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PostPosted: Thu Jun 29, 2017 2:57 pm 
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Location: Kingston
Bee, wasp venom shortage could be dangerous for those with allergies

Quote:
Supplies of the extracts -- which are made from venom gathered by hand from millions of individual insects -- have been scarce since October. That's when one of two manufacturers in the U.S. shut down production after contamination problems.
Doctors say they hope the situation will be resolved, but that's not likely before next year. For now, they're rationing doses for patients who need them most.

"It's going to be a rough summer," said Dr. David Golden, an allergy expert and associate professor of medicine at Johns Hopkins University.

Golden estimates he's seen a 25 to 35 percent drop in the supply of venom extracts aimed at preventing dozens, perhaps hundreds, of deaths in the U.S. each year. Between 1 and 3 percent of the country's adult population -- up to 7.4 million people -- may have systemic reactions to insect stings, and a smaller proportion have life-threatening responses, experts say.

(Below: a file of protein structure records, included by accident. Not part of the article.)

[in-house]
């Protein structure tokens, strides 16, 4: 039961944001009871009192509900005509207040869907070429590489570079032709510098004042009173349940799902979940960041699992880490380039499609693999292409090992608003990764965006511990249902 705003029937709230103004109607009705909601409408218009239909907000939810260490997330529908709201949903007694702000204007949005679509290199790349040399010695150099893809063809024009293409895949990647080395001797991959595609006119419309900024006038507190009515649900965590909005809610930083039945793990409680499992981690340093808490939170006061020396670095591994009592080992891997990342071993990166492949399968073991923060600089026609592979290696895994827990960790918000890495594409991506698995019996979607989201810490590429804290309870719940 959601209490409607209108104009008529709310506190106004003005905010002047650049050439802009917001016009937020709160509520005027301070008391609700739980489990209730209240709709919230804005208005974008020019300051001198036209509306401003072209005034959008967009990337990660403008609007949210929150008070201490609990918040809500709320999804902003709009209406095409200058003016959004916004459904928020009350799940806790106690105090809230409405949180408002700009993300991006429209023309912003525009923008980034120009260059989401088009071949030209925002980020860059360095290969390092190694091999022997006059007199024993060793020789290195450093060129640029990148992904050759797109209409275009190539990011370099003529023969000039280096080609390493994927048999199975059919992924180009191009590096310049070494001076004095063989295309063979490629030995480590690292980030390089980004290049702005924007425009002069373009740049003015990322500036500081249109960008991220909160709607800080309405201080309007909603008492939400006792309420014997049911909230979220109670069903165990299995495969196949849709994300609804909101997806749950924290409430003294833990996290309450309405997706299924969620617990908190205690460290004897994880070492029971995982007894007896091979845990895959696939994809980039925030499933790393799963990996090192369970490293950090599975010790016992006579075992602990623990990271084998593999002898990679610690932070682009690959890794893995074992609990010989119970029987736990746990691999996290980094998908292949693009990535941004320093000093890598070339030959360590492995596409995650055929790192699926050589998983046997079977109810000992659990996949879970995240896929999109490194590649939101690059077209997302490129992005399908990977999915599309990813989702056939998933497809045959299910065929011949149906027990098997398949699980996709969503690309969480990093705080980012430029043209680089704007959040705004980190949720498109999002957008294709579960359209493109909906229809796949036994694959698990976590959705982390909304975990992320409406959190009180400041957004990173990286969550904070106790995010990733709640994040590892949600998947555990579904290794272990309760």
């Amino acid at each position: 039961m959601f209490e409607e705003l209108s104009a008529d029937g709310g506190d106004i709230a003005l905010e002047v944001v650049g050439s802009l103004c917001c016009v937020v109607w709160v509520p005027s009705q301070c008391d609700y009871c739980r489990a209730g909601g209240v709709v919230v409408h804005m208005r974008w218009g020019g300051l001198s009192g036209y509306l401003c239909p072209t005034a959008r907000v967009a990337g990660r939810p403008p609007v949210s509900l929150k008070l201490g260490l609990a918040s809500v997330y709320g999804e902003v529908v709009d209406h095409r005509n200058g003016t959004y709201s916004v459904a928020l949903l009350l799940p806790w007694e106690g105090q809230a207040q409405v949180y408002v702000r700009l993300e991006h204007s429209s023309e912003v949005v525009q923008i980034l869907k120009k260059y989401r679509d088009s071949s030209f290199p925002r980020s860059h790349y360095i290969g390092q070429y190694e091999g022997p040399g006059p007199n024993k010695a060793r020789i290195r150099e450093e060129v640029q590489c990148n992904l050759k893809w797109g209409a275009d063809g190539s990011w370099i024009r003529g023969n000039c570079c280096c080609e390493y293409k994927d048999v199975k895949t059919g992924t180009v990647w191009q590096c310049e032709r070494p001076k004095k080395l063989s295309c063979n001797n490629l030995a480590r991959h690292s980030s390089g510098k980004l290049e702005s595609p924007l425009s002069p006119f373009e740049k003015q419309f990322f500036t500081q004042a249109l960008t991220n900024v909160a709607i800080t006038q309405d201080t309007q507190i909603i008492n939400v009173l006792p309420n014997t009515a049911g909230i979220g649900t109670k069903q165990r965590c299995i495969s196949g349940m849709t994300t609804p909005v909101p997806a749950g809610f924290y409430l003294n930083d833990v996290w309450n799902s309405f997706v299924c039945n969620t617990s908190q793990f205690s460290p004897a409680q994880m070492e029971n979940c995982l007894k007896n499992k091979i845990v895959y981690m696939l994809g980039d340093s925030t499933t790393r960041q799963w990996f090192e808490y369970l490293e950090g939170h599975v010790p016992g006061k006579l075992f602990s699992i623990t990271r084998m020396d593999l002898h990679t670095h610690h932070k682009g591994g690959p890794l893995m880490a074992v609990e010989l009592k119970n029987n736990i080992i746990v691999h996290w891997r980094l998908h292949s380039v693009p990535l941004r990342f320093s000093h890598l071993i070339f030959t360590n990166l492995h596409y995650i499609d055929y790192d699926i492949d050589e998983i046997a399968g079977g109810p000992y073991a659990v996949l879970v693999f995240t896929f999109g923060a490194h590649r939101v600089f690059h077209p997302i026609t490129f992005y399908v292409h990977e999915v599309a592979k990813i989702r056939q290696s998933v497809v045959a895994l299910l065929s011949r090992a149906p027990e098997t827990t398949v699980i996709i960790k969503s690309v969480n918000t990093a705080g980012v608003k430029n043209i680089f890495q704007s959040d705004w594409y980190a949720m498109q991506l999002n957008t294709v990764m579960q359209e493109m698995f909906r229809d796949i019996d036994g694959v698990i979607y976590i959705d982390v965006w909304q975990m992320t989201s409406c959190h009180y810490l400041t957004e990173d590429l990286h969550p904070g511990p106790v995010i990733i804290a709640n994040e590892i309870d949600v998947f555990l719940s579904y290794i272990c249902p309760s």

Most of those vulnerable people carry portable epinephrine -- often, EpiPens -- to quickly counteract symptoms. But a smaller number use what's known as venom immunotherapy, or VIT, to dramatically reduce the risk of reactions.
The treatment, authorized for nearly 40 years, injects small doses of venom under the skin to reduce sensitivity to the allergens that can trigger dangerous symptoms.

"It's one of the few things that allergists do that actually save lives," said Dr. Stephen Tilles, a Seattle allergist who is president of the American College of Allergy, Asthma and Immunology (ACAAI). "It's about 98 percent effective."

The shortage started last fall, when ALK Laboratories of Denmark shut down production of six types of venom proteins -- honeybee, wasp, white-faced hornet, yellow hornet, yellow jacket and "mixed vespid," a cocktail of venoms.

The move followed a 2016 letter from the Food and Drug Administration citing problems with microbiological contamination. ALK officials didn't respond to requests for comment.


http://www.cnn.com/2017/06/27/health/in ... index.html

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